My name is June Asquith, and I’m a retired vicar from Liverpool. I’m fortunate that I have been part of the church all my life, from being taken to Sunday School at an early age by my aunt, who was a Sunday School teacher. I grew up and became involved in many areas of church life as a lay person. I married Eric, who was another member of my church in Anfield (opposite Liverpool Football Club). We had two children, and it was not until I was 42 that I decided to go to university and study Theology and History.
I then went into teaching for ten years before feeling a call to ordination. At first, I was a self-supporting minister while still teaching and then moved to full-time in 2012. I served in my home church in Anfield, Christ Church, while I was self-supporting and then moved to the Bootle Team Ministry as curate in 2012. In 2014 I was made Rector of St Mary Wavertree. I retired in 2022. All these churches are in the Diocese of Liverpool. I am now supporting the ministry in two churches in South Liverpool.
I was part of my local Anglican church from a young age and a really active youth group. I had been away on a Christian holiday in 1979, and at the youth meeting, they asked if God was calling anyone to serve Him overseas. I felt unsure whether this was me, but I applied to Tearfund for their summer work camps and was selected to go to Nazareth.
Liz and I were asked to be part of the CSSD (Central Sterile Services Department). At that time, we went round the wards and collected used needles and cleaned and then sterilised them, and they were reused. This was before AIDS and before disposable needles were in common use. I also worked in the kitchen part of the time, cleaning out the huge walk-in refrigerator and also cleaning huge canisters for cooking foods. I remember cutting up aubergines and having my hands turn purple in the process. I also remember the very strong Arabic coffee the staff drank and their friendliness but surprise at my drinking both coffee and tea with milk!
I loved working in the CSSD; the staff were so lovely and grateful for our service. In fact, it seemed the whole of Nazareth were pleased that we were there, and we were given a banquet on the last night of our time in grateful thanks for our visit. I also loved early in the morning in the CSSD, those who were Christians would get together and pray and sing choruses before work.
It didn’t seem to matter whether we were singing in English or Arabic, as we knew we were singing the same praise to God. I also felt so welcomed by the Muslim staff. It didn’t feel like there was any conflict between Christians and Muslims, and Jews were welcome at the hospital, though few lived near Nazareth. I also loved the chapel, with the altar a carpenter’s bench, as this was where Jesus would have learned the trade from his father. It was so peaceful and so wonderful to worship together with the Christian staff.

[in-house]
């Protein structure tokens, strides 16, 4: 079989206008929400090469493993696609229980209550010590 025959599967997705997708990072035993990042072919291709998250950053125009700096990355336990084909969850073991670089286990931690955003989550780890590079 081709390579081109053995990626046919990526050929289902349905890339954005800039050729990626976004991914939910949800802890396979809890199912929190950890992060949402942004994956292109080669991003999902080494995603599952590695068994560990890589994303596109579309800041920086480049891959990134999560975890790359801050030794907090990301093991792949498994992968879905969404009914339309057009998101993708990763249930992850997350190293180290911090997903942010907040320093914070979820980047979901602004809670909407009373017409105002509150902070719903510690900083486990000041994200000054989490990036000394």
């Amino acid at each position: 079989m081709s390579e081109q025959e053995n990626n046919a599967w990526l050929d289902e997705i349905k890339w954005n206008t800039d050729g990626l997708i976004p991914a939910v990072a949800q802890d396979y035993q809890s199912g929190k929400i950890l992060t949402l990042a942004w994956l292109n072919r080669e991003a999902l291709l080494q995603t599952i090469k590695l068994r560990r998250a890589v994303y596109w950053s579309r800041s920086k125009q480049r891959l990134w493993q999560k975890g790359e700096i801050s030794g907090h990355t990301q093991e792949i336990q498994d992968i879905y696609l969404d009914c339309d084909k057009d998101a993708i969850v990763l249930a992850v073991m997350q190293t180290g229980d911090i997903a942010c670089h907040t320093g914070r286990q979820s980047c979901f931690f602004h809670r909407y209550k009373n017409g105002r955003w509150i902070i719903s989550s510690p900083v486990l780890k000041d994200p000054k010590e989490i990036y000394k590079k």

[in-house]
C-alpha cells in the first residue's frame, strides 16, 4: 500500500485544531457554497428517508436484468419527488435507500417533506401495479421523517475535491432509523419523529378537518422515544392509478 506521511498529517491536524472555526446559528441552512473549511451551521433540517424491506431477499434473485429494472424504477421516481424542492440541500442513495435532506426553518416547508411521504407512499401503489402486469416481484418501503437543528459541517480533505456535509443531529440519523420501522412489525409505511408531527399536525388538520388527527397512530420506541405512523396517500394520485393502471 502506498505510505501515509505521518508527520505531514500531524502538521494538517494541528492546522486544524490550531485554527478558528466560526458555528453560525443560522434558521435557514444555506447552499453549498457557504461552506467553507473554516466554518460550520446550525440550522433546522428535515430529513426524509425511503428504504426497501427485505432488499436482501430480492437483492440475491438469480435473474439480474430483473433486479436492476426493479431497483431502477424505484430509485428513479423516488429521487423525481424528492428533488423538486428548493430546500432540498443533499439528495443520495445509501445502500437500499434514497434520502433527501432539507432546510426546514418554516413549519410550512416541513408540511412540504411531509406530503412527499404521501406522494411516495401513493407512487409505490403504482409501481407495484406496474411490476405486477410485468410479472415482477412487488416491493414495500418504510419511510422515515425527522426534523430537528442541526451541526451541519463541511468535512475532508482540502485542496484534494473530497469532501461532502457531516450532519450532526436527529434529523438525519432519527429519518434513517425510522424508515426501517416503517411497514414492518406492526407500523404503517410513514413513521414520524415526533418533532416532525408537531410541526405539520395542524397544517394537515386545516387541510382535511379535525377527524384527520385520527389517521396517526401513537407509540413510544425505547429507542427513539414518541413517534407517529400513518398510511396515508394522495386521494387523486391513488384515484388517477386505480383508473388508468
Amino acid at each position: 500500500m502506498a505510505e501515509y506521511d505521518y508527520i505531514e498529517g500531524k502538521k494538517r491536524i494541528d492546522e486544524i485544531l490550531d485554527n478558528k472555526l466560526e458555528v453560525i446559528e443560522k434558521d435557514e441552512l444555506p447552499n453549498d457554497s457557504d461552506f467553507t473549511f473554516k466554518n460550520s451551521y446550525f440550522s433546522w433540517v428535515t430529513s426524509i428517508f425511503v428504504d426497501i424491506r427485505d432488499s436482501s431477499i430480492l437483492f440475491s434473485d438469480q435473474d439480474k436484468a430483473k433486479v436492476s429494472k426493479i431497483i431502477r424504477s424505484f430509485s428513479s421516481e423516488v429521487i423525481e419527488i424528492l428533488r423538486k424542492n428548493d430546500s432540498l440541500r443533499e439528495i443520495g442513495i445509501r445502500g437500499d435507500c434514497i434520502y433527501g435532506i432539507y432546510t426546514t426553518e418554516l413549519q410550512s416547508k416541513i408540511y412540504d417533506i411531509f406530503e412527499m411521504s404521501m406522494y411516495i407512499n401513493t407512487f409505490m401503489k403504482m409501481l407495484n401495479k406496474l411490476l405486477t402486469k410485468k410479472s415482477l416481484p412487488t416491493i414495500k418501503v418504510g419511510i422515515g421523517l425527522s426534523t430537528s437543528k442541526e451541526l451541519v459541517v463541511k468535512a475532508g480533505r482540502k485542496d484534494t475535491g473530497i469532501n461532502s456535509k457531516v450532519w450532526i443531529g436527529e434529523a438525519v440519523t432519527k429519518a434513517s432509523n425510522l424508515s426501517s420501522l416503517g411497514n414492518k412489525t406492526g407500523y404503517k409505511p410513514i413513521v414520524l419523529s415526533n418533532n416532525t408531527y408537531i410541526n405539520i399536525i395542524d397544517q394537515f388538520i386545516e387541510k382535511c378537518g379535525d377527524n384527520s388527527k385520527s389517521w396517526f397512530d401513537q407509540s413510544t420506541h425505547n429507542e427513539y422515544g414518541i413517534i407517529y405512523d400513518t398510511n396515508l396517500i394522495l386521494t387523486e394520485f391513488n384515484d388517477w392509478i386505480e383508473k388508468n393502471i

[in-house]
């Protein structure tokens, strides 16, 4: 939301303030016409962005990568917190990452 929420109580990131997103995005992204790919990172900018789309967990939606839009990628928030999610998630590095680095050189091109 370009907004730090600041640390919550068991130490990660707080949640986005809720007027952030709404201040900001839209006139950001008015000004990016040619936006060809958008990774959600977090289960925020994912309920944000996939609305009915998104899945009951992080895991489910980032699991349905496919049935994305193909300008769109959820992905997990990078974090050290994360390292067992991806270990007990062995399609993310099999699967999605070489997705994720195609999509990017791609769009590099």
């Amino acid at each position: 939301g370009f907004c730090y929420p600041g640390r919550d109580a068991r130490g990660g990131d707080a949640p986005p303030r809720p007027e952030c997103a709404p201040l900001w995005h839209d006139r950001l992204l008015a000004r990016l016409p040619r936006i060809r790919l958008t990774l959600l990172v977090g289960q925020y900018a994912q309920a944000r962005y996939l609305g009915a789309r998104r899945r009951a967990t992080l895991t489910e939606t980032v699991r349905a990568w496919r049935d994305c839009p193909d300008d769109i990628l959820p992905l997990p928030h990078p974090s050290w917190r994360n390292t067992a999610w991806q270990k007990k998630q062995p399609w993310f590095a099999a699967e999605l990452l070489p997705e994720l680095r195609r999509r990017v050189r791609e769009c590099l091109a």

I realised that missionaries were just ordinary Christians serving God where they were. It didn’t matter whether you were serving in Israel or England; you were doing God’s work wherever you were. I was fortunate that I had a sabbatical from my work in the arts at that time to go to Nazareth, but I realised from then that I wanted to serve God in a full-time ministry, but at that point, I did not know what that was. I was shortly married in 1983 but then in 1996 was when I began my degree, and from then on, I believe both teaching and working in the ministry were both places where I could live out my faith more fully.
In 2017 I was feeling a little unfit and decided to take on ‘Couch to 5K’. My church warden asked why didn’t I do a sponsored run, and he would support me. So, with the help of JustGiving, I decided to have a go at the 2018 5K run in Sefton Park, Liverpool. As I have continued to support the Nazareth Hospital since my visit there in 1980, I decided I would split the money raised between my church, St Mary Wavertree, and the Nazareth Hospital.
There is a real sense of God’s presence when we volunteer. Not only the blessing of accomplishing something good for the community but also the sense of God’s closeness in both the good and the difficult times. When I was in Nazareth, I picked up a bug and was ill for a few days and ended up having one of those blunt, second-hand needles put in my backside with anti-biotics. However, convalescing, sitting on the roof of the nurses’ home (now the Pilgrim’s Guest House), I remember feeling so blessed by God. Despite, at the time, planes flying over to bomb Lebanon, I felt nothing could take away that serenity and that feeling of being loved and accepted.
Having visited Israel twice, the land where Jesus lived and taught is such an important place, especially with the ongoing conflict between Jews and Palestinians. The Nazareth Hospital is doing a fantastic job in an area that I believe has no state-provided hospital treatment. Since I was there in 1980, the areas of work and the ministry they provide to the sick, for all people in Nazareth, has grown and developed. Also, the work provided by the Nazareth Village looks amazing. If I ever return, I would love to see that. I love the fact that it’s not just expats, but even when I was there, I learnt so much from the local community, and it’s great that many local students have had the chance to gain education and work through the School of Nursing.